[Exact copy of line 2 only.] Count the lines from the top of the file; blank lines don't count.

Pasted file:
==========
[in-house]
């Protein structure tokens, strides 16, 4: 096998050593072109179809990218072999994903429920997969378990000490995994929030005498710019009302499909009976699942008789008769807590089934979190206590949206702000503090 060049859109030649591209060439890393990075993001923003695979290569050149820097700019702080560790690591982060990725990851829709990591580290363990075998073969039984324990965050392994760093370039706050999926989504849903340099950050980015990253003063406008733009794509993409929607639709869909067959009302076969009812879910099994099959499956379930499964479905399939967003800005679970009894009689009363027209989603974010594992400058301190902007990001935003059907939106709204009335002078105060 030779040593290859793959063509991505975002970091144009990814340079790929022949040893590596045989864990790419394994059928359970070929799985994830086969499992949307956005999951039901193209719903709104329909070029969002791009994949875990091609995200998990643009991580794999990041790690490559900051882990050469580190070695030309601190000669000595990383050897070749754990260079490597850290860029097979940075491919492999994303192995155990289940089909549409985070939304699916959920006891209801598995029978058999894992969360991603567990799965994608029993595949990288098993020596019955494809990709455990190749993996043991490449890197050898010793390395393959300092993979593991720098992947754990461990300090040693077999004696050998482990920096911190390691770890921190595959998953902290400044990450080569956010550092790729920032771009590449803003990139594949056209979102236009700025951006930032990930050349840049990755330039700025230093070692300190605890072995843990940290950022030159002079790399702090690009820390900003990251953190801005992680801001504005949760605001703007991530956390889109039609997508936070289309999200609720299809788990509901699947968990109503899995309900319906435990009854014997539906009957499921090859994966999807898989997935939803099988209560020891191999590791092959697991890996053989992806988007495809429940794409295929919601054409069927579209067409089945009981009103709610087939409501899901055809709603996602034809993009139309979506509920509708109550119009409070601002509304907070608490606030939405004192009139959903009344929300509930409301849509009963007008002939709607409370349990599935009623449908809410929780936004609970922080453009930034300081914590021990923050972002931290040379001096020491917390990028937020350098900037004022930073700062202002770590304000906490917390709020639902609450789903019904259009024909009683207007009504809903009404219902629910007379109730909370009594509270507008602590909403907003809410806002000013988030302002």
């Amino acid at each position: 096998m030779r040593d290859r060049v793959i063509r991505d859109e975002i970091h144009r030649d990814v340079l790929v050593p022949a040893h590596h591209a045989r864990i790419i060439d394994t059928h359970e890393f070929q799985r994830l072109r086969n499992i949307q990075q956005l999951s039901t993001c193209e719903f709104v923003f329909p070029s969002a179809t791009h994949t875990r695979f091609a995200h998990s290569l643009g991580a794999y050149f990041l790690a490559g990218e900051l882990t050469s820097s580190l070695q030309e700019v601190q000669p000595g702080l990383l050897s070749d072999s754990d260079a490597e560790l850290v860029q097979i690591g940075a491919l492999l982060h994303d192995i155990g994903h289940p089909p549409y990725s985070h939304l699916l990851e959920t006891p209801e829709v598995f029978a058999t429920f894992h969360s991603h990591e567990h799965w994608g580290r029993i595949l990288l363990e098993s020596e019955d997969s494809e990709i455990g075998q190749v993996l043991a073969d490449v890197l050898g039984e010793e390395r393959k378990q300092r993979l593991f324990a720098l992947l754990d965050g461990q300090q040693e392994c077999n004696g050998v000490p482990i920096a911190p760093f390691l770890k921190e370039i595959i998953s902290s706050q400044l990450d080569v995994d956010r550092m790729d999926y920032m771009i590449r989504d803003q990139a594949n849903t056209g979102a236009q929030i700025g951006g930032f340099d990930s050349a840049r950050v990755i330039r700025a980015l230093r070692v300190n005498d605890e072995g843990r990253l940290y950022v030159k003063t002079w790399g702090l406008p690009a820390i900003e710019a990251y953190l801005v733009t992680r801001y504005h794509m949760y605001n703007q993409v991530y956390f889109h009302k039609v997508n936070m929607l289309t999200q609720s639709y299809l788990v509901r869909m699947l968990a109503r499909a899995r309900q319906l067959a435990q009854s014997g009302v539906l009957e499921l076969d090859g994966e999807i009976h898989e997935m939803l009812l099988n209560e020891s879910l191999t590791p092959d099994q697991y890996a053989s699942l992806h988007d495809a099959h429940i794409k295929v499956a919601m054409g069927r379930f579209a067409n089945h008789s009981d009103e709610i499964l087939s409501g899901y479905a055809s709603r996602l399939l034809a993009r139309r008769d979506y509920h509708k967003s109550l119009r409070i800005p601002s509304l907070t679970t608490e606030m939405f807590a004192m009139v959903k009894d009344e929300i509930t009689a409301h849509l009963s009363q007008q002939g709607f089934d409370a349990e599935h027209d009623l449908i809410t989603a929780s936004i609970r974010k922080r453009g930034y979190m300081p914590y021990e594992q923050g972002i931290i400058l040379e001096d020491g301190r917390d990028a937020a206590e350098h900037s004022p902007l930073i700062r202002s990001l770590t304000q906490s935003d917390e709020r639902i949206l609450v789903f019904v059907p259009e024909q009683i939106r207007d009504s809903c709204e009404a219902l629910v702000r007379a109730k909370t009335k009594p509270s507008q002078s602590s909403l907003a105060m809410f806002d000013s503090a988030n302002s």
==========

């Protein structure tokens, strides 16, 4: 096998050593072109179809990218072999994903429920997969378990000490995994929030005498710019009302499909009976699942008789008769807590089934979190206590949206702000503090 060049859109030649591209060439890393990075993001923003695979290569050149820097700019702080560790690591982060990725990851829709990591580290363990075998073969039984324990965050392994760093370039706050999926989504849903340099950050980015990253003063406008733009794509993409929607639709869909067959009302076969009812879910099994099959499956379930499964479905399939967003800005679970009894009689009363027209989603974010594992400058301190902007990001935003059907939106709204009335002078105060 030779040593290859793959063509991505975002970091144009990814340079790929022949040893590596045989864990790419394994059928359970070929799985994830086969499992949307956005999951039901193209719903709104329909070029969002791009994949875990091609995200998990643009991580794999990041790690490559900051882990050469580190070695030309601190000669000595990383050897070749754990260079490597850290860029097979940075491919492999994303192995155990289940089909549409985070939304699916959920006891209801598995029978058999894992969360991603567990799965994608029993595949990288098993020596019955494809990709455990190749993996043991490449890197050898010793390395393959300092993979593991720098992947754990461990300090040693077999004696050998482990920096911190390691770890921190595959998953902290400044990450080569956010550092790729920032771009590449803003990139594949056209979102236009700025951006930032990930050349840049990755330039700025230093070692300190605890072995843990940290950022030159002079790399702090690009820390900003990251953190801005992680801001504005949760605001703007991530956390889109039609997508936070289309999200609720299809788990509901699947968990109503899995309900319906435990009854014997539906009957499921090859994966999807898989997935939803099988209560020891191999590791092959697991890996053989992806988007495809429940794409295929919601054409069927579209067409089945009981009103709610087939409501899901055809709603996602034809993009139309979506509920509708109550119009409070601002509304907070608490606030939405004192009139959903009344929300509930409301849509009963007008002939709607409370349990599935009623449908809410929780936004609970922080453009930034300081914590021990923050972002931290040379001096020491917390990028937020350098900037004022930073700062202002770590304000906490917390709020639902609450789903019904259009024909009683207007009504809903009404219902629910007379109730909370009594509270507008602590909403907003809410806002000013988030302002």